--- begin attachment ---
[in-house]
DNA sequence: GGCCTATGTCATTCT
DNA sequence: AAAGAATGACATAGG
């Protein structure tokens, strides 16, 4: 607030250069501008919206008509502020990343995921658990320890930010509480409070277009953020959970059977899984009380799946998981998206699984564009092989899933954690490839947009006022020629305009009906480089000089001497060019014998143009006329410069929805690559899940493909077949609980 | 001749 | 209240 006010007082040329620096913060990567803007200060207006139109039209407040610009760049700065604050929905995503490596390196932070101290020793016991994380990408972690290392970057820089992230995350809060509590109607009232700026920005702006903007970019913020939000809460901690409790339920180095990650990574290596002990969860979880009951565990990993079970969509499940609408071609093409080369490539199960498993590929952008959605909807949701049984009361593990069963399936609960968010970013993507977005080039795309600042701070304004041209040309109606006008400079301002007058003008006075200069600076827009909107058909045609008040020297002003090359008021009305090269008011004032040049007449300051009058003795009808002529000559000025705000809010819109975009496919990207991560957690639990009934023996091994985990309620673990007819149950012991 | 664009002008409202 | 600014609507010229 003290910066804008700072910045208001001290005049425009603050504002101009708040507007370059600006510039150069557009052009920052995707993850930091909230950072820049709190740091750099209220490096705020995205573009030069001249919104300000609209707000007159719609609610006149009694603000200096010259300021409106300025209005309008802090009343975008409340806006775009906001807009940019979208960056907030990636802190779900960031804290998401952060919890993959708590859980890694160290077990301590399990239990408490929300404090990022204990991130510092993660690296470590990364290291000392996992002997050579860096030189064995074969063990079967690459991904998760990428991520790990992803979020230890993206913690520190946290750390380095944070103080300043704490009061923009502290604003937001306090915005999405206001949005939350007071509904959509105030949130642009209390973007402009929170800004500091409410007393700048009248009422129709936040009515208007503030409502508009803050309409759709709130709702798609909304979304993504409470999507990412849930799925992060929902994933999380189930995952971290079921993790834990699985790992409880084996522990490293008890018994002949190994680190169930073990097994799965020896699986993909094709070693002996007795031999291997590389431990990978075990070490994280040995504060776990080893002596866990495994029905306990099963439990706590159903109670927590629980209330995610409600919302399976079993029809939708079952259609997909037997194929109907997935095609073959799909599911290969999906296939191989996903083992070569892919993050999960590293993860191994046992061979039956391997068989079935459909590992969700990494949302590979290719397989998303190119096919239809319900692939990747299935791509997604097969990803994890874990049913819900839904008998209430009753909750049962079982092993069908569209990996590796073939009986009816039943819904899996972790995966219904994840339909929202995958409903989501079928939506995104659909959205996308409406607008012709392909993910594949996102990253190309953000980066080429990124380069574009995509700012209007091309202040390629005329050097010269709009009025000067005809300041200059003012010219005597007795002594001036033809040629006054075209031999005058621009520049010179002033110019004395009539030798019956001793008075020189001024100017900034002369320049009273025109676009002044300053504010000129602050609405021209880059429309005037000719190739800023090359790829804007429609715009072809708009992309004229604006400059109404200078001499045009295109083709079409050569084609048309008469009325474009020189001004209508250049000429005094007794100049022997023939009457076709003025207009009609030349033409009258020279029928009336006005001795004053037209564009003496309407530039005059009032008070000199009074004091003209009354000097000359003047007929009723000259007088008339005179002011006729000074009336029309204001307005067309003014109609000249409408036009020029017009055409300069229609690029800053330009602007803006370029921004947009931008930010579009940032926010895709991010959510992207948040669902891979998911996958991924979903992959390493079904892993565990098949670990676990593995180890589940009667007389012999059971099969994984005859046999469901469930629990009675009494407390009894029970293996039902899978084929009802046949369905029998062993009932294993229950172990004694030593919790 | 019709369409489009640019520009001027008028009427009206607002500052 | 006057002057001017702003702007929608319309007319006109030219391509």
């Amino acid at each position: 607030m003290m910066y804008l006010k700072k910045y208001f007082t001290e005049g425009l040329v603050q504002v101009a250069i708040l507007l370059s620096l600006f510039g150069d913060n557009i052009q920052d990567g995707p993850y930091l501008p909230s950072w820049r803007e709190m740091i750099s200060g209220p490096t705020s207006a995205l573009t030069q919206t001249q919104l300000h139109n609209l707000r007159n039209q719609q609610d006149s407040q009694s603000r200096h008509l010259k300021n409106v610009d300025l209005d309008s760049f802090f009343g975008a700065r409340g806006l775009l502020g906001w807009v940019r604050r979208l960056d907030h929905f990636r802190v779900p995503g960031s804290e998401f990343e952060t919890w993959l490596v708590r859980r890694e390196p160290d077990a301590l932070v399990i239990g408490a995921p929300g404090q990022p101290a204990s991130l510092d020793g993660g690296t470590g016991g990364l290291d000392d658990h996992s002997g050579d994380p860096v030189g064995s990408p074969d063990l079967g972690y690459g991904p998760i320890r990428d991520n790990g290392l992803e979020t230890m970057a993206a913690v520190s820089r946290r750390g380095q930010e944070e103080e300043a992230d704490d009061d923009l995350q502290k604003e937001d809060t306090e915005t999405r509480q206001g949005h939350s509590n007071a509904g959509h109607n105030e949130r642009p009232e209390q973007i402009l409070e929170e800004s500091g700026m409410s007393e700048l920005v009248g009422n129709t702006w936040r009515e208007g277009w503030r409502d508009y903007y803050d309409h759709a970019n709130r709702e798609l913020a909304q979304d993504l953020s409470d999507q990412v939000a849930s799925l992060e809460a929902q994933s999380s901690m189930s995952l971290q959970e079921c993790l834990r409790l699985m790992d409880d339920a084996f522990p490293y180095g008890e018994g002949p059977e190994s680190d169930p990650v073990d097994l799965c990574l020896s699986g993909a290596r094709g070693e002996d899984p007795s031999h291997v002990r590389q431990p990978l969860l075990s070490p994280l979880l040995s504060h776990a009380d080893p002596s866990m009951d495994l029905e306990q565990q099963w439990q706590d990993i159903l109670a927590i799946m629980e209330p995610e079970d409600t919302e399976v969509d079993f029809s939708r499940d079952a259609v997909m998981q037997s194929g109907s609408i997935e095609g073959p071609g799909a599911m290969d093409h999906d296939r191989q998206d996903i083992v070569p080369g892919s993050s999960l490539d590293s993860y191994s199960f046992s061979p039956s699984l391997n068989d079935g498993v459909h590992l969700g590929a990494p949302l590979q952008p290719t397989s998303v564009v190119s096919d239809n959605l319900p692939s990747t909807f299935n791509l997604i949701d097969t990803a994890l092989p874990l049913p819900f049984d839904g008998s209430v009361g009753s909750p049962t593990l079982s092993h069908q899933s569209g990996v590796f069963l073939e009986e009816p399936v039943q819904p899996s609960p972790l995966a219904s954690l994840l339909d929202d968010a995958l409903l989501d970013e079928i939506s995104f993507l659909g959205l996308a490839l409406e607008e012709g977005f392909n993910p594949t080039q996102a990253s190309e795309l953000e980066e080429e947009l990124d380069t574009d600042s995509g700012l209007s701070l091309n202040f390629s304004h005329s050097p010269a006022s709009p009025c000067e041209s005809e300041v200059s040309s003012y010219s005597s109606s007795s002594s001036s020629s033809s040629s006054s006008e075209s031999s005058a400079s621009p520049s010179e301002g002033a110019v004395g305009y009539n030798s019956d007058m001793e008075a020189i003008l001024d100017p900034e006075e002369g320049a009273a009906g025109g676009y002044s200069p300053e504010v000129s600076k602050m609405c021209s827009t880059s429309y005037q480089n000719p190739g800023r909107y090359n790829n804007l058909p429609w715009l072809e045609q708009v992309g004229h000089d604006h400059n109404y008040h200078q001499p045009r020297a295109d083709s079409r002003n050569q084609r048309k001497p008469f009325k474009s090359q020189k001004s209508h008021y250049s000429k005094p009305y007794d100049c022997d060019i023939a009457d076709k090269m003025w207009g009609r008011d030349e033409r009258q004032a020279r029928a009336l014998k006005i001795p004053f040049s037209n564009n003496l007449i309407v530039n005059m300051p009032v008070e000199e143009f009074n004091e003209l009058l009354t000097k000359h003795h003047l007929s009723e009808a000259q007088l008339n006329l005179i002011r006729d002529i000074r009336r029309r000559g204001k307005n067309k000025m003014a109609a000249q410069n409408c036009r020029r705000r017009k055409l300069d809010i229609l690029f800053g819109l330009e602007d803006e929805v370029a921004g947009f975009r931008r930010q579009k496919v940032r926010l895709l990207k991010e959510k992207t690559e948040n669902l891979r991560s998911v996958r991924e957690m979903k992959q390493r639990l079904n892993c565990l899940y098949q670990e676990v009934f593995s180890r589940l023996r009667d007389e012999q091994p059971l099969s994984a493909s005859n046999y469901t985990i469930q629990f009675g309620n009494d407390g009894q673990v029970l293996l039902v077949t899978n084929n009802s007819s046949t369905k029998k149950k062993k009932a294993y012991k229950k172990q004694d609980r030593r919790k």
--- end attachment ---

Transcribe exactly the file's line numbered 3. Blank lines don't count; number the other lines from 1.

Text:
DNA sequence: AAAGAATGACATAGG